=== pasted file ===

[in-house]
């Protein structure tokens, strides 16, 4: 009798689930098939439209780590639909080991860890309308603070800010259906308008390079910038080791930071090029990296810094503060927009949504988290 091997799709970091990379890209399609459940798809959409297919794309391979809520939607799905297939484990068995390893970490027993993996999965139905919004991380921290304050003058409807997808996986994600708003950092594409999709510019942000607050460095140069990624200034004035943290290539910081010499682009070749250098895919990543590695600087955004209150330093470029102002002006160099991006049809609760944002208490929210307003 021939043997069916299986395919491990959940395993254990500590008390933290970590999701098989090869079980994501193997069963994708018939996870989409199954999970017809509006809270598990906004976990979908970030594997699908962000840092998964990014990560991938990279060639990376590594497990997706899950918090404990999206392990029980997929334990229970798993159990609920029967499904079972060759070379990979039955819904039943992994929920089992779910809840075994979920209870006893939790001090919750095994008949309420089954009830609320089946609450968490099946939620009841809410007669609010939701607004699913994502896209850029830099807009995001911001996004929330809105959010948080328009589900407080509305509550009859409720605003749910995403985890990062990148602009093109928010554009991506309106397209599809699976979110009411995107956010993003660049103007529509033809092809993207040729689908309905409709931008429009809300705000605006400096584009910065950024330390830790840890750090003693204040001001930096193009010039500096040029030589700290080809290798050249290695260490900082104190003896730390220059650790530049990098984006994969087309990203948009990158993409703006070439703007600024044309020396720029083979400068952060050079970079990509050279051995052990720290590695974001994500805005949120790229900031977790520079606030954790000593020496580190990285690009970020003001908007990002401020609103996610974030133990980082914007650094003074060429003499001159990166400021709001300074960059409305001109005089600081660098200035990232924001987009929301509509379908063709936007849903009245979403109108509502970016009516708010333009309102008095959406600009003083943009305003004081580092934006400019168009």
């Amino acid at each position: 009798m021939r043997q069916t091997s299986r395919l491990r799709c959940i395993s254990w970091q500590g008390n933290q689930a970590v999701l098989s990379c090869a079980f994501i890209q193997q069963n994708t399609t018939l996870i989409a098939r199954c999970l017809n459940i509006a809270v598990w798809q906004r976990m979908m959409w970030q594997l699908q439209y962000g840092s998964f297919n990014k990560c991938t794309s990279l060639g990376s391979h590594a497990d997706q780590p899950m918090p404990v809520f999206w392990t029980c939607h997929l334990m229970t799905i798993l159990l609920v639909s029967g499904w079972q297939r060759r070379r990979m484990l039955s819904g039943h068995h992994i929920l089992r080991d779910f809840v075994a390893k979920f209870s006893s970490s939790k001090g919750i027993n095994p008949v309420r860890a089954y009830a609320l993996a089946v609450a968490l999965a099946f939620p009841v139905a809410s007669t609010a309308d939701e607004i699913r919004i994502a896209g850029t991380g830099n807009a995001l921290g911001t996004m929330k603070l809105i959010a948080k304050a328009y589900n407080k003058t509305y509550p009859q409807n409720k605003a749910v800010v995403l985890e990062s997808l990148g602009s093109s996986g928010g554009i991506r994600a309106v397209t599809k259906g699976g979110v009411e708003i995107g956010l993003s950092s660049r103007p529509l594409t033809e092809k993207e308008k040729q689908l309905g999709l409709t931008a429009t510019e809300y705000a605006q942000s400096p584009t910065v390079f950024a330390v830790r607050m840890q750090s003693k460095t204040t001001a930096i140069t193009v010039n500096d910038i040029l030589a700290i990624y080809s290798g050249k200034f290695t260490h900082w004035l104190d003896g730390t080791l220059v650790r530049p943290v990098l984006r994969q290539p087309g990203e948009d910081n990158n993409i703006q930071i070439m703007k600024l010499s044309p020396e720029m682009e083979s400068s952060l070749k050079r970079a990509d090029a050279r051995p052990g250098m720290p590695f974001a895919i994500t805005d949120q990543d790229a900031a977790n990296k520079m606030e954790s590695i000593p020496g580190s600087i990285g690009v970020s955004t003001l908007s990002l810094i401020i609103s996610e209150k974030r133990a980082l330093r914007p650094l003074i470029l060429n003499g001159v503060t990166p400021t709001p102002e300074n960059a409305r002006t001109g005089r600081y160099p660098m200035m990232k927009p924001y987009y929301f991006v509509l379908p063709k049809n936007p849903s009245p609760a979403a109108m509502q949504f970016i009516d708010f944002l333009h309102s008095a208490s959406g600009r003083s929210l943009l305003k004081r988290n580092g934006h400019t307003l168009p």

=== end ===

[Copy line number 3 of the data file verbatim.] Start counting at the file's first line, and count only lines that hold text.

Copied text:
């Amino acid at each position: 009798m021939r043997q069916t091997s299986r395919l491990r799709c959940i395993s254990w970091q500590g008390n933290q689930a970590v999701l098989s990379c090869a079980f994501i890209q193997q069963n994708t399609t018939l996870i989409a098939r199954c999970l017809n459940i509006a809270v598990w798809q906004r976990m979908m959409w970030q594997l699908q439209y962000g840092s998964f297919n990014k990560c991938t794309s990279l060639g990376s391979h590594a497990d997706q780590p899950m918090p404990v809520f999206w392990t029980c939607h997929l334990m229970t799905i798993l159990l609920v639909s029967g499904w079972q297939r060759r070379r990979m484990l039955s819904g039943h068995h992994i929920l089992r080991d779910f809840v075994a390893k979920f209870s006893s970490s939790k001090g919750i027993n095994p008949v309420r860890a089954y009830a609320l993996a089946v609450a968490l999965a099946f939620p009841v139905a809410s007669t609010a309308d939701e607004i699913r919004i994502a896209g850029t991380g830099n807009a995001l921290g911001t996004m929330k603070l809105i959010a948080k304050a328009y589900n407080k003058t509305y509550p009859q409807n409720k605003a749910v800010v995403l985890e990062s997808l990148g602009s093109s996986g928010g554009i991506r994600a309106v397209t599809k259906g699976g979110v009411e708003i995107g956010l993003s950092s660049r103007p529509l594409t033809e092809k993207e308008k040729q689908l309905g999709l409709t931008a429009t510019e809300y705000a605006q942000s400096p584009t910065v390079f950024a330390v830790r607050m840890q750090s003693k460095t204040t001001a930096i140069t193009v010039n500096d910038i040029l030589a700290i990624y080809s290798g050249k200034f290695t260490h900082w004035l104190d003896g730390t080791l220059v650790r530049p943290v990098l984006r994969q290539p087309g990203e948009d910081n990158n993409i703006q930071i070439m703007k600024l010499s044309p020396e720029m682009e083979s400068s952060l070749k050079r970079a990509d090029a050279r051995p052990g250098m720290p590695f974001a895919i994500t805005d949120q990543d790229a900031a977790n990296k520079m606030e954790s590695i000593p020496g580190s600087i990285g690009v970020s955004t003001l908007s990002l810094i401020i609103s996610e209150k974030r133990a980082l330093r914007p650094l003074i470029l060429n003499g001159v503060t990166p400021t709001p102002e300074n960059a409305r002006t001109g005089r600081y160099p660098m200035m990232k927009p924001y987009y929301f991006v509509l379908p063709k049809n936007p849903s009245p609760a979403a109108m509502q949504f970016i009516d708010f944002l333009h309102s008095a208490s959406g600009r003083s929210l943009l305003k004081r988290n580092g934006h400019t307003l168009p």